It is that time of year again and the kings of the spring are about to emerge from their dens and roam throughout the mountains of the western United States. Hunters from all over the world will be flocking to small mountain towns in search of some of the best bear hunting the West can offer. In fact, nine states offer spring bear seasons with a range of hunting styles: spot and stalk, baiting, and hunting with hounds. All of these hunts can produce some of the biggest bears of the year. Even the wise old bears have a few weeks where they seem to forget their instinct to survive with the overwhelming desire to eat in order to rebuild their fat supplies from their winter state of torpor. What can get confusing for a lot of newer western hunters is that bears in the state do not follow the same winter schedule. Even bears in the same mountain range emerge from their dens at different times of the year, differing by months in some situations. Below is an in-depth look at some of the variances of each spring and how they can affect your hunt as bears emerge at different times and change by elevations.  

Understanding Spring in the West

The elevation in which a bear lives can affect what they eat, where they live, when they den, and when they emerge from their dens. Though the science of a bear's winter denning experience is not entirely clear, it is a well known fact that bears choose to den for the winter after a hormonal change, shorter days, and a scarcity of food trigger them to find a safe place to spend their winters. What is interesting is that this can happen over months for bears in the same mountain range because conditions are so different depending on where they live. Bears that live at lower elevations tend to enjoy longer summers and shorter winters which could keep them from denning until late in the year, sometimes as late as December. Bears at higher elevations can often be observed denning in late September or early October, depending on the conditions during the year. The same goes for spring: bears at higher elevations will often stay in their state of torpor later into the spring and bears at lower elevations can be seen out and about significantly earlier. This can be very important to understand if you are trying to find a place to hunt during a fall or spring bear hunt.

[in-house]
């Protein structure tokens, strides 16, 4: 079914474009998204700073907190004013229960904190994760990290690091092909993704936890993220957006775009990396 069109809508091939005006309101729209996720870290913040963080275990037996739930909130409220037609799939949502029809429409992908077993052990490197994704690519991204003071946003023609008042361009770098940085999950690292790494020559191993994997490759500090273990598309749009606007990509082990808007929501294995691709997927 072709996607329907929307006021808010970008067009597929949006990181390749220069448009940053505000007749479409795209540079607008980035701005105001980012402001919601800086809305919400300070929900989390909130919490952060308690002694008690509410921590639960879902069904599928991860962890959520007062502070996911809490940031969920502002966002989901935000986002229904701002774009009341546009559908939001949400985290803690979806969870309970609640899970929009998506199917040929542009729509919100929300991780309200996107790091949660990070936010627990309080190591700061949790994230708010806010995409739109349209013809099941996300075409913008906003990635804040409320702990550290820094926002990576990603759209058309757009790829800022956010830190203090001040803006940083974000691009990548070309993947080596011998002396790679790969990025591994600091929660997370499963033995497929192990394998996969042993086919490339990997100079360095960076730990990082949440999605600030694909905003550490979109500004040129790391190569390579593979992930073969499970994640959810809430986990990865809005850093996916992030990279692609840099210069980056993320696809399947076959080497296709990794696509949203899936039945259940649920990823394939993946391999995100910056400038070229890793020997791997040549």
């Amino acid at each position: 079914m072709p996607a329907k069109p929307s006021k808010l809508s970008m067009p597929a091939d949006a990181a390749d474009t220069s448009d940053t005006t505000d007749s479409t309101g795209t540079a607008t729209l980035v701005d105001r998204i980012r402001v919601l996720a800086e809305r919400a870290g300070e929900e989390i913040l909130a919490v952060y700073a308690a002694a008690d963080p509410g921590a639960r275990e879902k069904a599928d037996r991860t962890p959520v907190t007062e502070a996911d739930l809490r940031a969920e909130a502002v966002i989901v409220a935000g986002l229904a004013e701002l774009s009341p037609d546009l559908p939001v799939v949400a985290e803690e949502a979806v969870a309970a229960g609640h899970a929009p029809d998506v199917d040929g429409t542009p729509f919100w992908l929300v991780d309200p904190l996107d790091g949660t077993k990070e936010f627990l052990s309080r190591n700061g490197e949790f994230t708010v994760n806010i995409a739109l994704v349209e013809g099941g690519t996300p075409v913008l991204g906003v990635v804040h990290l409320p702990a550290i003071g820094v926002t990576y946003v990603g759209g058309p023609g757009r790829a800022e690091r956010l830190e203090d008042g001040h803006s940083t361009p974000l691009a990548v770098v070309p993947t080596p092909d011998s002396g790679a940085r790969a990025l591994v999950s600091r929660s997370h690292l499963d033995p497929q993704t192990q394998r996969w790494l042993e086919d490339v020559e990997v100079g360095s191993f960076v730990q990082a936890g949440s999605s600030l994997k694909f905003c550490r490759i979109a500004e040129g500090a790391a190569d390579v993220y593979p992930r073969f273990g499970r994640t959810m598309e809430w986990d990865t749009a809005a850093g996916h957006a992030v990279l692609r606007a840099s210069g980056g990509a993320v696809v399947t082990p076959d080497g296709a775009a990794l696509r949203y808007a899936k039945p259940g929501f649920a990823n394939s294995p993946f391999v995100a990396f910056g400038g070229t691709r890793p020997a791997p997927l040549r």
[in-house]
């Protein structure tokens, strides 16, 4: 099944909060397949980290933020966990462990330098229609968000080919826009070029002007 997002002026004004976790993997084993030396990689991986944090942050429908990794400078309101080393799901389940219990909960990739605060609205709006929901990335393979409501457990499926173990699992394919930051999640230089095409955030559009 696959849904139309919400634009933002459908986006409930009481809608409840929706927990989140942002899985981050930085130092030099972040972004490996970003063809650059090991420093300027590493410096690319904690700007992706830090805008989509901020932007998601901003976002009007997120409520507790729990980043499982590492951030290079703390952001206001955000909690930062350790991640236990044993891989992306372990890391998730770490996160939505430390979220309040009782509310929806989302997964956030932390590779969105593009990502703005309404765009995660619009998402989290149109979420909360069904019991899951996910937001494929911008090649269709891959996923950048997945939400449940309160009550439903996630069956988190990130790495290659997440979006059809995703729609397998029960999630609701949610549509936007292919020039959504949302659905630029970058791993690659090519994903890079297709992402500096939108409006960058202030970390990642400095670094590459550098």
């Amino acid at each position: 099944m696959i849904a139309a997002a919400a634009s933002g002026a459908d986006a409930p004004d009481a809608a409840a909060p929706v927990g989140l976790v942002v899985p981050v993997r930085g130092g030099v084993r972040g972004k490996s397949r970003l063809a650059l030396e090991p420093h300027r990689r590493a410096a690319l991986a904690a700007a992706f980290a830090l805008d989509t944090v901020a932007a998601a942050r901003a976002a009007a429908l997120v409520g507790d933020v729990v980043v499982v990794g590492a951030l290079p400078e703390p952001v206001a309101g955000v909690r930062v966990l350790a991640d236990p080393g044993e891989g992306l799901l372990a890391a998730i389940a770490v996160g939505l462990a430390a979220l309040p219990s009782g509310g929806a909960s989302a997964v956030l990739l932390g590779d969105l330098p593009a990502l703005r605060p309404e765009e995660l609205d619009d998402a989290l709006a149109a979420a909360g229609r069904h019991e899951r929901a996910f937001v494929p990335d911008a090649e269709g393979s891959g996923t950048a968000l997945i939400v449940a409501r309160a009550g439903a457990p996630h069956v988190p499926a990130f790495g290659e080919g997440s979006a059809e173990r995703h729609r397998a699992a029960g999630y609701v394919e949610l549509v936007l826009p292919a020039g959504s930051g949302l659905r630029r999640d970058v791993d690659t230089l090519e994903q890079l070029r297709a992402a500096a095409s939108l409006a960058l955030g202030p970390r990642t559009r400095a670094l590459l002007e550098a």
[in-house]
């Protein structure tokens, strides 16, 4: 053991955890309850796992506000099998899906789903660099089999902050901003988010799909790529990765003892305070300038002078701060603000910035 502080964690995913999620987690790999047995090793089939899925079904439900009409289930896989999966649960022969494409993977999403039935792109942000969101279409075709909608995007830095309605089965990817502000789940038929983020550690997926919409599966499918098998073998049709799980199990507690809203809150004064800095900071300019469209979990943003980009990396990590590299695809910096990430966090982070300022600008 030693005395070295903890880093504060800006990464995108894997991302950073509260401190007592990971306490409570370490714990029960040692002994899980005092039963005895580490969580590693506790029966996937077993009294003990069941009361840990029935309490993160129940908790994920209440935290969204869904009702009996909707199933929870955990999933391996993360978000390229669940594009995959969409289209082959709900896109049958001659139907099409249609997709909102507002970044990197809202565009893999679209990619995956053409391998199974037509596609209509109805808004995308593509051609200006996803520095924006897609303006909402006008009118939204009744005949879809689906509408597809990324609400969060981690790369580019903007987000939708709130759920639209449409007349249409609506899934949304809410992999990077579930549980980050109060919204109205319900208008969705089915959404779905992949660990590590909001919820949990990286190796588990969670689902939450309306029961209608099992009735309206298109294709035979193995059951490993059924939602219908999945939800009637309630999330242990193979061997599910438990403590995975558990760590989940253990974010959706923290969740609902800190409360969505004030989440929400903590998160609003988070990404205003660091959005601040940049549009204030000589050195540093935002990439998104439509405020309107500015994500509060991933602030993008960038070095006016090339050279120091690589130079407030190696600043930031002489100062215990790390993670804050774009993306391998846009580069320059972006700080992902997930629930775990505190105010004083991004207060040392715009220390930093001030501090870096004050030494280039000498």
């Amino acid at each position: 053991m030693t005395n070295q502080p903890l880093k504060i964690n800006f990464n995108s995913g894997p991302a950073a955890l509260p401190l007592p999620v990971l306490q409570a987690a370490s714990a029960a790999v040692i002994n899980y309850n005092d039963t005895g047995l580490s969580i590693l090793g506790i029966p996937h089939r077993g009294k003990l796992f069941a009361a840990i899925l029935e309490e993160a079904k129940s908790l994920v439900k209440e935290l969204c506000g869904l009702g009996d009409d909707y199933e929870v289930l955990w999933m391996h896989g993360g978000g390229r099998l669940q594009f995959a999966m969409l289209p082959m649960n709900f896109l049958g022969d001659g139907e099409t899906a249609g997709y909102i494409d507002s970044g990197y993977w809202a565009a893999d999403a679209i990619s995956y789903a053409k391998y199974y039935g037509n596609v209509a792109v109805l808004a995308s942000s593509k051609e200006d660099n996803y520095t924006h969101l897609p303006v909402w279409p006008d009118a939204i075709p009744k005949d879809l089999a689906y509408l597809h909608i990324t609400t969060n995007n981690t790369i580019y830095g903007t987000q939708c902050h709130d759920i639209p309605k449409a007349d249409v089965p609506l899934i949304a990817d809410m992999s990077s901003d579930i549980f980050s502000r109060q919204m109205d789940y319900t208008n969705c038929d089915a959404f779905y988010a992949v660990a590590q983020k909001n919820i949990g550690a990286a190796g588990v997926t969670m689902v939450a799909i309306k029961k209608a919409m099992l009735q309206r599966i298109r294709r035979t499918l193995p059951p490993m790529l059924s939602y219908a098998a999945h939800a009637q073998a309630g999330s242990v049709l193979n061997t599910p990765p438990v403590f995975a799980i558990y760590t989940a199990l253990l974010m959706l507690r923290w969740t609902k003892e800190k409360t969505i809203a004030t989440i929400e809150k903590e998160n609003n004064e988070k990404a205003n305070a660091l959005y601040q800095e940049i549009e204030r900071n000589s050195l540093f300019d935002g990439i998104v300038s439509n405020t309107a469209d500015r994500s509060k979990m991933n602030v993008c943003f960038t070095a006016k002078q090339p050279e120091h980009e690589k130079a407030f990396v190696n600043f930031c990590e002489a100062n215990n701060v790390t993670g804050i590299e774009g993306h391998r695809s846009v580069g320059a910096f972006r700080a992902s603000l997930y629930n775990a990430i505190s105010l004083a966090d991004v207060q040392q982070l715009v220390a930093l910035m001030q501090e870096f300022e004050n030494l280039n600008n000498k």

Though bears at different elevations emerge at different times, they all have one to two things on their mind (depending on their sex). The number one goal of an emerging bear is to eat and rebuild some of their lost fat reserves. The number two goal only applies to male bears, and that is to start finding a female partner to court. The bear mating season occurs as early as May in some areas and runs through mid-July. Since bears all have the primary goal of eating, both males and females are drawn to areas that have good food sources, even if their normal home turf is not greening up yet. Bears will use their nose and natural instincts to move into an area that has food—which can include grasses, berries, bugs, and other mammals that can provide the much-needed nutrients to regain strength for the upcoming summer. To a hunter, this means that some areas will have a concentration of bears while other areas will be barren. 


Conquering the Variances of Spring and Achieving Success